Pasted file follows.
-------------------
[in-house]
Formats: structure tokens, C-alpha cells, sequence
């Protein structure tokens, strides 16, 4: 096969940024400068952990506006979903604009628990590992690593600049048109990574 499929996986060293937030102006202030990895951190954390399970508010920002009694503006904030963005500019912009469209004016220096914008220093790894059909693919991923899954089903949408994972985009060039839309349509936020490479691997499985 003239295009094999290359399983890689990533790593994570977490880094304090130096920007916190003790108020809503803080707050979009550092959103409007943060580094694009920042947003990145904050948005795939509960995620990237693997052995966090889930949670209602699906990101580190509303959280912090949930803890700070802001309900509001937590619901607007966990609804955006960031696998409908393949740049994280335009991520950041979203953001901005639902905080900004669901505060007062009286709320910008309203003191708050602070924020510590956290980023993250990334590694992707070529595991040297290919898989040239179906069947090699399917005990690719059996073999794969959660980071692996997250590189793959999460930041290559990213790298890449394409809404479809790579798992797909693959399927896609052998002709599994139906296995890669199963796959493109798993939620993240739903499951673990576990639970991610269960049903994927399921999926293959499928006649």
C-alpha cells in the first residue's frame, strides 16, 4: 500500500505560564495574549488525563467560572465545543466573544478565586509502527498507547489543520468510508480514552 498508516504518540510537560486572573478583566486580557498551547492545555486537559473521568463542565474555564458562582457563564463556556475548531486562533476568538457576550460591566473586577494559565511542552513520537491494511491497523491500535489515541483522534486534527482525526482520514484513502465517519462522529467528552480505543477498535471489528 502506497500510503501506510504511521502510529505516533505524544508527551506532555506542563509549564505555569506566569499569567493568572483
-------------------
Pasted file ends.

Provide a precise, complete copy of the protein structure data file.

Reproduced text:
[in-house]
Formats: structure tokens, C-alpha cells, sequence
């Protein structure tokens, strides 16, 4: 096969940024400068952990506006979903604009628990590992690593600049048109990574 499929996986060293937030102006202030990895951190954390399970508010920002009694503006904030963005500019912009469209004016220096914008220093790894059909693919991923899954089903949408994972985009060039839309349509936020490479691997499985 003239295009094999290359399983890689990533790593994570977490880094304090130096920007916190003790108020809503803080707050979009550092959103409007943060580094694009920042947003990145904050948005795939509960995620990237693997052995966090889930949670209602699906990101580190509303959280912090949930803890700070802001309900509001937590619901607007966990609804955006960031696998409908393949740049994280335009991520950041979203953001901005639902905080900004669901505060007062009286709320910008309203003191708050602070924020510590956290980023993250990334590694992707070529595991040297290919898989040239179906069947090699399917005990690719059996073999794969959660980071692996997250590189793959999460930041290559990213790298890449394409809404479809790579798992797909693959399927896609052998002709599994139906296995890669199963796959493109798993939620993240739903499951673990576990639970991610269960049903994927399921999926293959499928006649």
C-alpha cells in the first residue's frame, strides 16, 4: 500500500505560564495574549488525563467560572465545543466573544478565586509502527498507547489543520468510508480514552 498508516504518540510537560486572573478583566486580557498551547492545555486537559473521568463542565474555564458562582457563564463556556475548531486562533476568538457576550460591566473586577494559565511542552513520537491494511491497523491500535489515541483522534486534527482525526482520514484513502465517519462522529467528552480505543477498535471489528 502506497500510503501506510504511521502510529505516533505524544508527551506532555506542563509549564505555569506566569499569567493568572483